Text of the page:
Let’s Face It: There Is No Moderate GOP

Together, Donald Trump and his GOP cohorts who won on November 8 represent some of the worst tendencies in the country. Trump personifies our economic and social contradictions front and center, loud and clear. The mainstream media recognizes that Donald Trump certainly won, but few seem willing to discuss how the far right wrangled a significant victory on Election Day.

This should not be surprising. While members of the intelligentsia are now scrambling to vindicate our democratic system and call for unity, they spent years ignoring the cracks in its economic foundation. No doubt they would ignore the growing fissures now manifest, oblivious to the system poised to crash upon us. Their belief in the American status quo ushered Trump into the presidency.

Now the media are speculating that the GOP leaders will rein in Trump and that a Republican House and Senate will act as the checks on executive power. Their faith in the system remains unshaken. There are many issues with these arguments, but most telling is that they rest on the premise that GOP leaders differ significantly from Trump. That premise is mistaken.

Calling for unity satisfies our collective desires to believe that the country will heal, that democracy won out, and that we will, in fact, recover. We want to believe that the undercurrents of racism and subordination in our society will not crest in violent political waves. But ignoring the fact that much of Trump’s ideology represents the mainstream views of GOP leaders belies the serious problems that our country must confront, and all but guarantees that a left alternative will face significant struggles.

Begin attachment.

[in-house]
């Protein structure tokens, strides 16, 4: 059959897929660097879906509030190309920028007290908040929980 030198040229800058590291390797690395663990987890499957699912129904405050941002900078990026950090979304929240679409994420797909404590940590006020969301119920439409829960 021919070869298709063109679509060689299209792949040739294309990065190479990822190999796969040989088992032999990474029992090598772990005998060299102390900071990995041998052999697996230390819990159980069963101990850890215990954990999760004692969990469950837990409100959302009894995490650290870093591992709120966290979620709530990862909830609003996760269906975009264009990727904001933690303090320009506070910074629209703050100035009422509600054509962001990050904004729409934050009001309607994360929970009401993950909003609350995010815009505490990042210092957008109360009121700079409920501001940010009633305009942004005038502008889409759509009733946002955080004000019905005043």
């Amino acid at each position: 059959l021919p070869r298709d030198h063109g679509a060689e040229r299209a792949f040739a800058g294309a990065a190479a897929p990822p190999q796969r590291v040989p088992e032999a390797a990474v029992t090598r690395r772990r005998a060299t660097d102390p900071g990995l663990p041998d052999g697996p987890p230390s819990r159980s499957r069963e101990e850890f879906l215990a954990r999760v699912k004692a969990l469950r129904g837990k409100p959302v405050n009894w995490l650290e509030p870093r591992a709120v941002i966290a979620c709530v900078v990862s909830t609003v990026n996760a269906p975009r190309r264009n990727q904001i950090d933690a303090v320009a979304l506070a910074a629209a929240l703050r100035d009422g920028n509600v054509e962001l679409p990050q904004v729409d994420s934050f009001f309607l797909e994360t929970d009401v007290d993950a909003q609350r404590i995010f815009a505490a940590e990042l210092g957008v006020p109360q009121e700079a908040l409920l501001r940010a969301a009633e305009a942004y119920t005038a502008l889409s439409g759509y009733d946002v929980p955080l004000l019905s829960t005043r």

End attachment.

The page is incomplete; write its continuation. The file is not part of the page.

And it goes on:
The GOP depends upon the virulent nationalism and racism that defines Trump’s ideology. Trump is cast as a GOP “outsider” both because of his policies and because of his polemic nature. This categorization undermines the fact that Trump’s ideology largely aligns with the GOP’s. People have suffered socially and economically for decades under the ideas that Trump holds. Trump’s polemic hot-takes are a gloss upon an already dangerous platform.

GOP Leaders Also Cast Ludicrous Doubts on Obama’s Citizenship

For proof of how many GOP leaders have joined Trump in using racist dog whistles, we need look no further than the ruckus over Obama’s citizenship. Former vice presidential candidate Sarah Palin, whom Trump is now tapping as a potential secretary of the Interior Department, explicitly stated that the “public rightfully [made President Obama’s birth certificate] an issue.” She was not alone.

Former governor-turned-pundit Mike Huckabee entertained the demonstrably false conspiracy theory that President Obama was raised in Kenya, did not attend Columbia University and failed to present a valid birth certificate. “I would love to know more,” Huckabee said when prompted on the issue. “What I know is troubling enough.” While Huckabee attempted to moderate his statements by saying that he believed President Obama was born in Hawai’i, he did not disavow any of the questions as ludicrous or rooted in racism. Former Speaker of the House Newt Gingrich criticized President Obama for having a “Kenyan, anti-colonial” worldview.

Each of these statements taken on their own is readily defended by the GOP as not affirming the conspiracy theories about President Obama. In fact, they pose these questions as mere inquiries, divorced from any cultural or political implication. Never mind the fact that 72 percent of registered Republican voters doubt the president’s citizenship, a belief that would not exist absent prodding from GOP leaders. This is how one blows the dog whistle.